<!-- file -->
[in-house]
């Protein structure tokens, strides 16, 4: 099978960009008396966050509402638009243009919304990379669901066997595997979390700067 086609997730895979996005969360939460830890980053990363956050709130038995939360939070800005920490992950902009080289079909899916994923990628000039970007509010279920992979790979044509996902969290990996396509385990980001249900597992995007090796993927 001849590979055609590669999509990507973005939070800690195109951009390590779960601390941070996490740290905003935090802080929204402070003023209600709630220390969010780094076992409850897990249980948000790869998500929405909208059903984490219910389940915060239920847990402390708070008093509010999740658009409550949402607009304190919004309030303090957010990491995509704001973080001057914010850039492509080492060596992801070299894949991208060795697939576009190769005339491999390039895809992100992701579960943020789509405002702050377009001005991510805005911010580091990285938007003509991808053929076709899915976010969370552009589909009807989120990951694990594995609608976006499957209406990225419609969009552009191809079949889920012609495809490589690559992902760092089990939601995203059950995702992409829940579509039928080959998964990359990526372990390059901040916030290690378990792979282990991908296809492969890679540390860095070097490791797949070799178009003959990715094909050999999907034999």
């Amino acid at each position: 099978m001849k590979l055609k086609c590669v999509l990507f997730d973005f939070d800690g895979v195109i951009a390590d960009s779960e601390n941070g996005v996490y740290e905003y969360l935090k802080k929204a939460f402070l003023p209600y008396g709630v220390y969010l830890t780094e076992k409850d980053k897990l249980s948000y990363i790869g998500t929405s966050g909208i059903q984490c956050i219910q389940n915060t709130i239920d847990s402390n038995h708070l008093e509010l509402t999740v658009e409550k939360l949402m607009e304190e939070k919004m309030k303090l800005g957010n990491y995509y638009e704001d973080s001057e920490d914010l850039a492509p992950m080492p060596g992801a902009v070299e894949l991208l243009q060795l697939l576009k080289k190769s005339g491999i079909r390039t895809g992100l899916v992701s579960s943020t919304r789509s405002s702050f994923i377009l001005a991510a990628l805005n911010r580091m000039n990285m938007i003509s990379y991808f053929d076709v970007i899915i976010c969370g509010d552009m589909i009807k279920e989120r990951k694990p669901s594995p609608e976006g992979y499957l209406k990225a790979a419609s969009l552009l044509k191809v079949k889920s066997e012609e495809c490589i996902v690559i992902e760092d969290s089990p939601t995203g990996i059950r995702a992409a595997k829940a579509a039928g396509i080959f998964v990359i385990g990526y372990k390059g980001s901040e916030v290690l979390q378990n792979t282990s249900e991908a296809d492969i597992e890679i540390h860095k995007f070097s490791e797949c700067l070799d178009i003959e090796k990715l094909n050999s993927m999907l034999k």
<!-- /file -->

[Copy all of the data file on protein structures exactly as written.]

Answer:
[in-house]
């Protein structure tokens, strides 16, 4: 099978960009008396966050509402638009243009919304990379669901066997595997979390700067 086609997730895979996005969360939460830890980053990363956050709130038995939360939070800005920490992950902009080289079909899916994923990628000039970007509010279920992979790979044509996902969290990996396509385990980001249900597992995007090796993927 001849590979055609590669999509990507973005939070800690195109951009390590779960601390941070996490740290905003935090802080929204402070003023209600709630220390969010780094076992409850897990249980948000790869998500929405909208059903984490219910389940915060239920847990402390708070008093509010999740658009409550949402607009304190919004309030303090957010990491995509704001973080001057914010850039492509080492060596992801070299894949991208060795697939576009190769005339491999390039895809992100992701579960943020789509405002702050377009001005991510805005911010580091990285938007003509991808053929076709899915976010969370552009589909009807989120990951694990594995609608976006499957209406990225419609969009552009191809079949889920012609495809490589690559992902760092089990939601995203059950995702992409829940579509039928080959998964990359990526372990390059901040916030290690378990792979282990991908296809492969890679540390860095070097490791797949070799178009003959990715094909050999999907034999």
């Amino acid at each position: 099978m001849k590979l055609k086609c590669v999509l990507f997730d973005f939070d800690g895979v195109i951009a390590d960009s779960e601390n941070g996005v996490y740290e905003y969360l935090k802080k929204a939460f402070l003023p209600y008396g709630v220390y969010l830890t780094e076992k409850d980053k897990l249980s948000y990363i790869g998500t929405s966050g909208i059903q984490c956050i219910q389940n915060t709130i239920d847990s402390n038995h708070l008093e509010l509402t999740v658009e409550k939360l949402m607009e304190e939070k919004m309030k303090l800005g957010n990491y995509y638009e704001d973080s001057e920490d914010l850039a492509p992950m080492p060596g992801a902009v070299e894949l991208l243009q060795l697939l576009k080289k190769s005339g491999i079909r390039t895809g992100l899916v992701s579960s943020t919304r789509s405002s702050f994923i377009l001005a991510a990628l805005n911010r580091m000039n990285m938007i003509s990379y991808f053929d076709v970007i899915i976010c969370g509010d552009m589909i009807k279920e989120r990951k694990p669901s594995p609608e976006g992979y499957l209406k990225a790979a419609s969009l552009l044509k191809v079949k889920s066997e012609e495809c490589i996902v690559i992902e760092d969290s089990p939601t995203g990996i059950r995702a992409a595997k829940a579509a039928g396509i080959f998964v990359i385990g990526y372990k390059g980001s901040e916030v290690l979390q378990n792979t282990s249900e991908a296809d492969i597992e890679i540390h860095k995007f070097s490791e797949c700067l070799d178009i003959e090796k990715l094909n050999s993927m999907l034999k």